Our lives need beauty and not just the man-made kind, but the natural kind. Even in a large city such as London, there is a definite need for greenery, ponds, and flowers. For centuries, the upper classes of Britain felt the same way and many gardens in the city were constructed with the idea of bringing beauty to the cityscape and as a good place for being seen. Today many of these gardens are opened to the public and make for great stops while you’re in London.
The Royal Botanic Gardens, Kew is one of the largest botanical gardens in London run by a non-governmental public body. Kew Gardens was founded in 1840 and today contains 30,000 different kinds of plants over 300 acres, which is 100 different plants per acre. In addition to its multiple green houses, there is a tree top walkway, galleries featuring 175,000 prints and drawings of plants, and the Jodrell laboratory, amongst other attractions. Seriously, there is so much to see in Kew Gardens you could spend your entire day there. In 2003, the Kew Gardens were made a World Heritage Site by UNESCO for being closely associated with scientific work in the field of botany, advances in botanic science, and the landscape artistry of such leading figures as Capability Brown, Charles Bridgeman, William Kent, and William Chambers.
Kensington Roof Gardens
What is known as the Derry & Toms building in Kensington once housed a department store of the same name. Vice-President of the company Trevor Bowen had the gardens laid out between 1936-1938 by landscape architect Ralph Hancock, and despite the fact that the department store has long since closed, the gardens remain and are still open to the public. Perhaps a bit surprisingly, the gardens cover 1.5 acres and are made up of *three* different gardens. These include an English garden, a woodland gardens, and a Spanish garden in the style of the gardens of the Alhambra. The Babylon restaurant also operates in the gardens as well as a clubhouse that can be hired for private events.
Flanders Field Memorial Garden
Though a more somber place, this is rightfully so as it is meant to pay respect to those brave men and women who laid down their lives for Britain. A stone’s throw from Buckingham Palace, the Flanders Field Memorial Garden was established by The Guards Museum, Flanders House, the Commonwealth War Graves Commission, and the Belgian-Luxembourg Chamber of Commerce in Great Britain. Much like Arlington National Cemetery in the United States, the garden is meant to honour all troops who have fought for their country and not just those who died in World War I. Its soil came from 70 battlefields and war grave cemeteries from Flanders Field in Belgium. The gardens were designed by Piet Blanckaert and are worth a look to remember the brave.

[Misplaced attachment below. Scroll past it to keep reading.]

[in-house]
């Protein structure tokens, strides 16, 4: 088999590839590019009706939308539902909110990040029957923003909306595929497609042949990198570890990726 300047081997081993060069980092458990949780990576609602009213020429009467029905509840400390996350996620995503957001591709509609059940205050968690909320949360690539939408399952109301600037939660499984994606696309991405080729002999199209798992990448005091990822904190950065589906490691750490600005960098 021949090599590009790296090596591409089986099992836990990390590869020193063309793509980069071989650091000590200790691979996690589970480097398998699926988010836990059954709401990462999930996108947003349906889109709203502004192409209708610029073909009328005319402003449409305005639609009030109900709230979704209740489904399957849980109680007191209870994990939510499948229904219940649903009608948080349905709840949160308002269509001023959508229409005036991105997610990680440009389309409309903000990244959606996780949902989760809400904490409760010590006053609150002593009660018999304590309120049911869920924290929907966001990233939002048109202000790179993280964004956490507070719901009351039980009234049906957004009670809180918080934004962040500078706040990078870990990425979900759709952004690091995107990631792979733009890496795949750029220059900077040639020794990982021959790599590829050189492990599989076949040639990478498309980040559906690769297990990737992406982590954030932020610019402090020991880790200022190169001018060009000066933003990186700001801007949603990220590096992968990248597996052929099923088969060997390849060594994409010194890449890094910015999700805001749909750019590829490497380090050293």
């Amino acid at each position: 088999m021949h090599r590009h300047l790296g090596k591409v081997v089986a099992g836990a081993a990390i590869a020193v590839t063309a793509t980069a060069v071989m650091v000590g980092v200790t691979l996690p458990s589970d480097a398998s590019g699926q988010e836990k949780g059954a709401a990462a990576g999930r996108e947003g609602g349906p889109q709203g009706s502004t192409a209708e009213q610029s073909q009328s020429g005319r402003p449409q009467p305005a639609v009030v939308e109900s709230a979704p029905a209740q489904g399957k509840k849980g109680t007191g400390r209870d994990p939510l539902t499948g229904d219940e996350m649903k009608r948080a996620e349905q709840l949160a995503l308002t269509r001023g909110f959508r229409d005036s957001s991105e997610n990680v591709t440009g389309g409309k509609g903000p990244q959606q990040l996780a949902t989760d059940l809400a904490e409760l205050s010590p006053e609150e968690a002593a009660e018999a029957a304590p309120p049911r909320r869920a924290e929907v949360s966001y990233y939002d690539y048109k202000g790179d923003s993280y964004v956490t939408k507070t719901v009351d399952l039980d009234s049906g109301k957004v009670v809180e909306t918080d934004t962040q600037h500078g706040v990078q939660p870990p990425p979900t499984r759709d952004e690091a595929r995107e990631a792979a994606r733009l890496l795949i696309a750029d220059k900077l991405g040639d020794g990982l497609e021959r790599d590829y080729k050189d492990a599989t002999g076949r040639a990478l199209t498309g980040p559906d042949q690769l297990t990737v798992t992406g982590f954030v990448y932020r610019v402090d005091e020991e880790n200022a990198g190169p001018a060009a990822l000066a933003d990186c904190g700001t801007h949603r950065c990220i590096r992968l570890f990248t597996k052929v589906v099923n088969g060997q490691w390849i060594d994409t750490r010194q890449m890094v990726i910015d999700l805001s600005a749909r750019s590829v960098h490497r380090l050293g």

Often confused with Hyde Park which is next door without much of a marker to distinguish between them, the Kensington Gardens were once the private gardens for Kensington Palace. Queen Caroline separated them from the rest of Hyde Park in 1728, then opened to the public on Saturdays (with the requirement that visitors dress their best), and then fully opened after the Royal Court left Kensington for Buckingham Palace. Unlike Hyde Park that stays open until midnight, Kensington Gardens close at sunset each day. Aside from the beautiful flora, several statues dot the landscape including the Royal Albert Memorial in front of the Royal Albert Hall and the statue of Peter Pan.
Kyoto Garden, Holland Park
Japanese gardens are very popular across the world and that is just as true in London. Holland Park includes its own Kyoto Garden, which was a gift from that city to London in 1991. It has many elements of a traditional Japanese garden, including tiered waterfalls, koi fish, and stone lanterns. You’ll also find a number of peacocks roaming the garden and may be lucky enough to see their plumage on display. For a piece of tranquil Japan, you don’t need to go all the way there if you’re in London.